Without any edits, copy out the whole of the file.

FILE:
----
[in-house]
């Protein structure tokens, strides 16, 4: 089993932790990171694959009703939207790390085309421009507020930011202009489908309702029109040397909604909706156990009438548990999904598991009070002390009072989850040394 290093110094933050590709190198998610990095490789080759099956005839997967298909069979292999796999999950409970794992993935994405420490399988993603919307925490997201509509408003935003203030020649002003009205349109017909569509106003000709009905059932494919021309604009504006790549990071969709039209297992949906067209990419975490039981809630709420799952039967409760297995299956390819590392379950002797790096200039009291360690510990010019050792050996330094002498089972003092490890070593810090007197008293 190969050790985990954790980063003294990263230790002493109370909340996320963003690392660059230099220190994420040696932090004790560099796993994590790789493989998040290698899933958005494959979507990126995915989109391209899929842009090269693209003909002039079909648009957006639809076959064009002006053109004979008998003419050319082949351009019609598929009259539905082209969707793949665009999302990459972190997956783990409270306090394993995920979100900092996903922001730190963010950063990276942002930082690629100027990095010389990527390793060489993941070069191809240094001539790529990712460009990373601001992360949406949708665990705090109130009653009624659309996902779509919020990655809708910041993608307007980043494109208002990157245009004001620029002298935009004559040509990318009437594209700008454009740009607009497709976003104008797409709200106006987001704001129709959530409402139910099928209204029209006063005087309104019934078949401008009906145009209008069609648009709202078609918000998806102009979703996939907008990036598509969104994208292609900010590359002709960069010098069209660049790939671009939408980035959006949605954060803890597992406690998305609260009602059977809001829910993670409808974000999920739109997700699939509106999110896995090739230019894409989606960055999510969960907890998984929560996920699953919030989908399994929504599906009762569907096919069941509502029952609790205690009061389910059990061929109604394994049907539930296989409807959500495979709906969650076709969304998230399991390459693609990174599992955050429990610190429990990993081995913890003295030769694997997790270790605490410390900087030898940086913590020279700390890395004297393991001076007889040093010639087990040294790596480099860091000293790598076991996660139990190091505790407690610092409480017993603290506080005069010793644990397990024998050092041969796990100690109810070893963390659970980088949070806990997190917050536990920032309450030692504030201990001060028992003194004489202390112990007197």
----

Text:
[in-house]
């Protein structure tokens, strides 16, 4: 089993932790990171694959009703939207790390085309421009507020930011202009489908309702029109040397909604909706156990009438548990999904598991009070002390009072989850040394 290093110094933050590709190198998610990095490789080759099956005839997967298909069979292999796999999950409970794992993935994405420490399988993603919307925490997201509509408003935003203030020649002003009205349109017909569509106003000709009905059932494919021309604009504006790549990071969709039209297992949906067209990419975490039981809630709420799952039967409760297995299956390819590392379950002797790096200039009291360690510990010019050792050996330094002498089972003092490890070593810090007197008293 190969050790985990954790980063003294990263230790002493109370909340996320963003690392660059230099220190994420040696932090004790560099796993994590790789493989998040290698899933958005494959979507990126995915989109391209899929842009090269693209003909002039079909648009957006639809076959064009002006053109004979008998003419050319082949351009019609598929009259539905082209969707793949665009999302990459972190997956783990409270306090394993995920979100900092996903922001730190963010950063990276942002930082690629100027990095010389990527390793060489993941070069191809240094001539790529990712460009990373601001992360949406949708665990705090109130009653009624659309996902779509919020990655809708910041993608307007980043494109208002990157245009004001620029002298935009004559040509990318009437594209700008454009740009607009497709976003104008797409709200106006987001704001129709959530409402139910099928209204029209006063005087309104019934078949401008009906145009209008069609648009709202078609918000998806102009979703996939907008990036598509969104994208292609900010590359002709960069010098069209660049790939671009939408980035959006949605954060803890597992406690998305609260009602059977809001829910993670409808974000999920739109997700699939509106999110896995090739230019894409989606960055999510969960907890998984929560996920699953919030989908399994929504599906009762569907096919069941509502029952609790205690009061389910059990061929109604394994049907539930296989409807959500495979709906969650076709969304998230399991390459693609990174599992955050429990610190429990990993081995913890003295030769694997997790270790605490410390900087030898940086913590020279700390890395004297393991001076007889040093010639087990040294790596480099860091000293790598076991996660139990190091505790407690610092409480017993603290506080005069010793644990397990024998050092041969796990100690109810070893963390659970980088949070806990997190917050536990920032309450030692504030201990001060028992003194004489202390112990007197």